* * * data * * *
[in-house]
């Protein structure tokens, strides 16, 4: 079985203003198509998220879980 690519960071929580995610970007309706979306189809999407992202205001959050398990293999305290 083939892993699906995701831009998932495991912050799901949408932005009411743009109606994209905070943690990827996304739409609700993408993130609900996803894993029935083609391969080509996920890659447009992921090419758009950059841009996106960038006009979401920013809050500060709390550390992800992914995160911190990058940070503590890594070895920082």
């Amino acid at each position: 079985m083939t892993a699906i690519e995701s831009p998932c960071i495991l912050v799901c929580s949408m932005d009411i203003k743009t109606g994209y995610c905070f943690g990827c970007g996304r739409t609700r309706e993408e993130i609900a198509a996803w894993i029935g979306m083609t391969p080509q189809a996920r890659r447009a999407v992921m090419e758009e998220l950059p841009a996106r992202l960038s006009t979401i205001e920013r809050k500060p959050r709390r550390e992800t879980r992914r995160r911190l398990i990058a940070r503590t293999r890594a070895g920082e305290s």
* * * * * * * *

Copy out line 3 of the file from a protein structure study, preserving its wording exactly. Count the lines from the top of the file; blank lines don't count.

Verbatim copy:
């Amino acid at each position: 079985m083939t892993a699906i690519e995701s831009p998932c960071i495991l912050v799901c929580s949408m932005d009411i203003k743009t109606g994209y995610c905070f943690g990827c970007g996304r739409t609700r309706e993408e993130i609900a198509a996803w894993i029935g979306m083609t391969p080509q189809a996920r890659r447009a999407v992921m090419e758009e998220l950059p841009a996106r992202l960038s006009t979401i205001e920013r809050k500060p959050r709390r550390e992800t879980r992914r995160r911190l398990i990058a940070r503590t293999r890594a070895g920082e305290s």